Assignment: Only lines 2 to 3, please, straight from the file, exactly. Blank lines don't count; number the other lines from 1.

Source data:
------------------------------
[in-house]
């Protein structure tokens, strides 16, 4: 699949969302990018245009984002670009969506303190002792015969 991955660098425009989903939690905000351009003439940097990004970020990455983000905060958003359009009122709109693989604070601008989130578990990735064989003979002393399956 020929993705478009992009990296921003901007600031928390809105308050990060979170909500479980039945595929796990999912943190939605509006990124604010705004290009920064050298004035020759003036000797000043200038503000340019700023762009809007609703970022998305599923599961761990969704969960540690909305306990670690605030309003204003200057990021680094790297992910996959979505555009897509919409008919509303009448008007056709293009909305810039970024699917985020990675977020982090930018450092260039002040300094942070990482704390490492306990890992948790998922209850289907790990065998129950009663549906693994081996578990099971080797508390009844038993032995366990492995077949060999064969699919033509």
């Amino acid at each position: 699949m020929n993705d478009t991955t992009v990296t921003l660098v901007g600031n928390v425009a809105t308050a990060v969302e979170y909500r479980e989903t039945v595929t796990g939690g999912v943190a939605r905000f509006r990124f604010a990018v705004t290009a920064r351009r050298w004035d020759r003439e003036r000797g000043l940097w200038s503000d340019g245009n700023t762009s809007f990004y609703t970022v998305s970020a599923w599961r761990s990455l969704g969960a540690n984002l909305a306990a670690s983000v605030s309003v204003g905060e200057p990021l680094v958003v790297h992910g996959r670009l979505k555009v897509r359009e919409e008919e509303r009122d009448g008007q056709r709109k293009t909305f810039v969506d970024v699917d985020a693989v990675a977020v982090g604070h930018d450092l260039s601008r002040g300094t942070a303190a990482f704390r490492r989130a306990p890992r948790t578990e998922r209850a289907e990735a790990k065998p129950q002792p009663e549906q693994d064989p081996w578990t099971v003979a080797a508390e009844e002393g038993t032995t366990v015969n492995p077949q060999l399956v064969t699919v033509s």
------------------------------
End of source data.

């Protein structure tokens, strides 16, 4: 699949969302990018245009984002670009969506303190002792015969 991955660098425009989903939690905000351009003439940097990004970020990455983000905060958003359009009122709109693989604070601008989130578990990735064989003979002393399956 020929993705478009992009990296921003901007600031928390809105308050990060979170909500479980039945595929796990999912943190939605509006990124604010705004290009920064050298004035020759003036000797000043200038503000340019700023762009809007609703970022998305599923599961761990969704969960540690909305306990670690605030309003204003200057990021680094790297992910996959979505555009897509919409008919509303009448008007056709293009909305810039970024699917985020990675977020982090930018450092260039002040300094942070990482704390490492306990890992948790998922209850289907790990065998129950009663549906693994081996578990099971080797508390009844038993032995366990492995077949060999064969699919033509």
């Amino acid at each position: 699949m020929n993705d478009t991955t992009v990296t921003l660098v901007g600031n928390v425009a809105t308050a990060v969302e979170y909500r479980e989903t039945v595929t796990g939690g999912v943190a939605r905000f509006r990124f604010a990018v705004t290009a920064r351009r050298w004035d020759r003439e003036r000797g000043l940097w200038s503000d340019g245009n700023t762009s809007f990004y609703t970022v998305s970020a599923w599961r761990s990455l969704g969960a540690n984002l909305a306990a670690s983000v605030s309003v204003g905060e200057p990021l680094v958003v790297h992910g996959r670009l979505k555009v897509r359009e919409e008919e509303r009122d009448g008007q056709r709109k293009t909305f810039v969506d970024v699917d985020a693989v990675a977020v982090g604070h930018d450092l260039s601008r002040g300094t942070a303190a990482f704390r490492r989130a306990p890992r948790t578990e998922r209850a289907e990735a790990k065998p129950q002792p009663e549906q693994d064989p081996w578990t099971v003979a080797a508390e009844e002393g038993t032995t366990v015969n492995p077949q060999l399956v064969t699919v033509s």